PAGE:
PASADENA — Any television drama requires the star to put in long hours. Multiply those long hours by at least five and you have the crushing schedule Tatiana Maslany faces with the much-heralded BBC America series "Orphan Black."
Maslany plays a minimum of five characters — ranging from a psychotic killer to an uptight soccer mom — in the series about cloning. The second season resumes Saturday with her main persona, Sarah Manning, trying to unravel the mystery of her clones while dealing with the kidnapping of her daughter.
The Canadian actress started work on the second season knowing how demanding the process can be.
"I knew how much work it was going to be and just kind of the physical and the emotional sort of challenge of it. But at the same time there was a sense of, OK, so we've done this, so there's not that pressure of will this work or whatever, will people buy the kind of gimmick of it," Maslany says.
Viewers and critics have bought it big time. Along with picking up a Golden Globe nomination, Maslany won the Individual Achievement in Drama award from the Television Critics Association. Fans of the show — who call themselves the Clone Club — have made it the top-watched series through video on demand ahead of such monster BBC America hits as "Top Gear" and "Doctor Who."
Part of the popularity comes from how the show crosses so many genres. While the cloning gives it a slight sci-fi element, it's more of a complicated mystery thriller with the secrets of the genetic duplicates. But there are also moments of fun and macabre humor.
"I love all these characters so much," Maslany says. "All the writers have continued to deepen it and flesh out the worlds of each of the clones and that, to me, was what was so exciting. I know these women now, so it's just about going deeper with it and challenging them and stretching them.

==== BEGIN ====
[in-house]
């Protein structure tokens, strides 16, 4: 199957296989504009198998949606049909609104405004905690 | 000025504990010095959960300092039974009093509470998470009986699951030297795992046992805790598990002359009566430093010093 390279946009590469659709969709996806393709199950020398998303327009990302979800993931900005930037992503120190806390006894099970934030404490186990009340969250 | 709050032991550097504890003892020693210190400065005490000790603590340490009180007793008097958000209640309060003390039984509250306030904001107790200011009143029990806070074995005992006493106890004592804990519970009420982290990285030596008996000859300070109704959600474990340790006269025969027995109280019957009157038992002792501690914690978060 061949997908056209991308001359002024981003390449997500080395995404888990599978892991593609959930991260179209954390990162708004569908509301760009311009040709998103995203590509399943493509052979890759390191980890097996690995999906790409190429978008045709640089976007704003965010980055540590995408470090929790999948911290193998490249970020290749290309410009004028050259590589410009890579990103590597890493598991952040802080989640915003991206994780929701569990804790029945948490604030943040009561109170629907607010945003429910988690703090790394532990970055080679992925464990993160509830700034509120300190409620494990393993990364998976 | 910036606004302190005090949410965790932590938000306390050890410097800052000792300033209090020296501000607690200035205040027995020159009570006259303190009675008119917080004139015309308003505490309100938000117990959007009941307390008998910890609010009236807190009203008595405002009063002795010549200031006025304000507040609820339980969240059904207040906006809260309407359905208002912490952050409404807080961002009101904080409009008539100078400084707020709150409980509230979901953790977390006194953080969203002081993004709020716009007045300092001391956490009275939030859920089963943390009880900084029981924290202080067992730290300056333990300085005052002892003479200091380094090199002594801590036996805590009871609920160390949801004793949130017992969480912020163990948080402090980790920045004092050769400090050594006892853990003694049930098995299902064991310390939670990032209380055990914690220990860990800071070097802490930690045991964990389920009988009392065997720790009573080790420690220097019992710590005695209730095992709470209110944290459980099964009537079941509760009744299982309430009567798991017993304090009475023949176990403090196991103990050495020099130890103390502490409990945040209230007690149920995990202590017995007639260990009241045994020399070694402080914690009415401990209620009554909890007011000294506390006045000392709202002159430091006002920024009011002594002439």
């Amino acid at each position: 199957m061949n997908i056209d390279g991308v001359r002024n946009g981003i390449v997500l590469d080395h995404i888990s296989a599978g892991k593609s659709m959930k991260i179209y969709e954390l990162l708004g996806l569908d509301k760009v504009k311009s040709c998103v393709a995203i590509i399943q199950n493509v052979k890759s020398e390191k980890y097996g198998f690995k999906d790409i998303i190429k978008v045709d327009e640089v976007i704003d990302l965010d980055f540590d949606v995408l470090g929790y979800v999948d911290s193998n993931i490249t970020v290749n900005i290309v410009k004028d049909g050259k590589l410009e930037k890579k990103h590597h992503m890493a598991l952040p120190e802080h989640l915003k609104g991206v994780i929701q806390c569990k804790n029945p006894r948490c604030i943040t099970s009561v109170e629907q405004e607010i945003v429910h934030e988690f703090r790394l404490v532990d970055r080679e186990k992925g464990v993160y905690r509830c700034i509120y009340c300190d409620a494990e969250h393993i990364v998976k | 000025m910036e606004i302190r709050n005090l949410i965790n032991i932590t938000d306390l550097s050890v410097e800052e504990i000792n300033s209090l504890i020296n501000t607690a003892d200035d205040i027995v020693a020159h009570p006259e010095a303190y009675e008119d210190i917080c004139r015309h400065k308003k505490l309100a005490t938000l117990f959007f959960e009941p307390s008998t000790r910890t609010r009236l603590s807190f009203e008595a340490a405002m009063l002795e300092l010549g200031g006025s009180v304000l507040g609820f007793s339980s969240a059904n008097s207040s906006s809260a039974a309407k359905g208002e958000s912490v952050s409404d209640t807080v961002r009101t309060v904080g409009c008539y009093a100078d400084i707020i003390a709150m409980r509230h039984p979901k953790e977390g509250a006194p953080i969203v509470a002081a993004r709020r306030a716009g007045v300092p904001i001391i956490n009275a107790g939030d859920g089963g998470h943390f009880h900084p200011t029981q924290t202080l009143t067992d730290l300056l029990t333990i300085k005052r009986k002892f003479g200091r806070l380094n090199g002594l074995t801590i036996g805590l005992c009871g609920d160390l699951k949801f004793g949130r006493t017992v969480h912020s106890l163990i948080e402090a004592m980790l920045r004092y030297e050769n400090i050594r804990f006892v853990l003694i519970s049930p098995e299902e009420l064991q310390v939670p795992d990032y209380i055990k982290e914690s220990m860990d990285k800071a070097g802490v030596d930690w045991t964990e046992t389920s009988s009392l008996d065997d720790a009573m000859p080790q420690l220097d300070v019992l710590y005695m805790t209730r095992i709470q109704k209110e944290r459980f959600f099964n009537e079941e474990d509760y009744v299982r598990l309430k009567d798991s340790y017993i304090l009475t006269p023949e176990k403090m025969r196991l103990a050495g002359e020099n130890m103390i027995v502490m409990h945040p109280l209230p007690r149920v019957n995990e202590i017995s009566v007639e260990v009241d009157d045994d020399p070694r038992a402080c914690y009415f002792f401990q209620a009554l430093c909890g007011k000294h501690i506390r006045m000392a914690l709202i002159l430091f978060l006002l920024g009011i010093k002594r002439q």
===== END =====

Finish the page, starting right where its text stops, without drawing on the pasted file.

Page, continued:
"We left them all at very tense places, kind of high-stakes places, so there was so much to work with and the challenge of it continues every day. It's what keeps me absolutely obsessed with the show and with the job and so grateful for it, too."
The dark-haired actress has chameleon-like skills. Between the writing of series co-creator Graeme Manson and Maslany's acting, all of her characters are as different as snowflakes.
Sarah uses her street smarts to stay alive and protect her family and friends, while Cosima is a grad student who often listens to her heart more than her head. Helena is an emotional and mental wreck. Then there's Alison, a mom, wife and community theater star. It's the one role that has been the toughest for Maslany.
"When I was doing the auditions and sort of approaching the characters for the first time, for some reason I wasn't willing to admit that she is so much a part of me. She was kind of a scary thing to admit to, being that she was a hard one to kind of dig into or find the sympathy or the empathy for initially and, now I love her," Maslany says. "That's what's so awesome about this show. I get to try these things out that probably nobody would cast me in normally. You know, I don't think a lot of people would come to me for power CEO characters. So it's really great to get to try it out."
Jordan Gavaris, who plays Sarah's foster brother Felix, finds himself in many of the scenes that include multiple characters played by Maslany. It's all about being patient and focused.
"It's by far the ultimate in concentration, imagination," Gavaris says. "It's complicated, but you get better the more you are doing it."
Gavaris will film a scene with Maslany as one character. A tennis ball on a stick serves as the stand-in for the other characters Maslany plays. Once the scene is shot, Maslany changes and then shoots the scene again as the new character. The process continues until all of the characters have been filmed.
When he auditioned for the show, Gavaris wouldn't have been courageous enough to have wanted to take on a role with as many characters to play. Now into a second season, Gavaris has learned that the best thing to do is say yes and keep doing the scene until getting it right.
"Orphan Black": 9 p.m. Saturday on BBC America.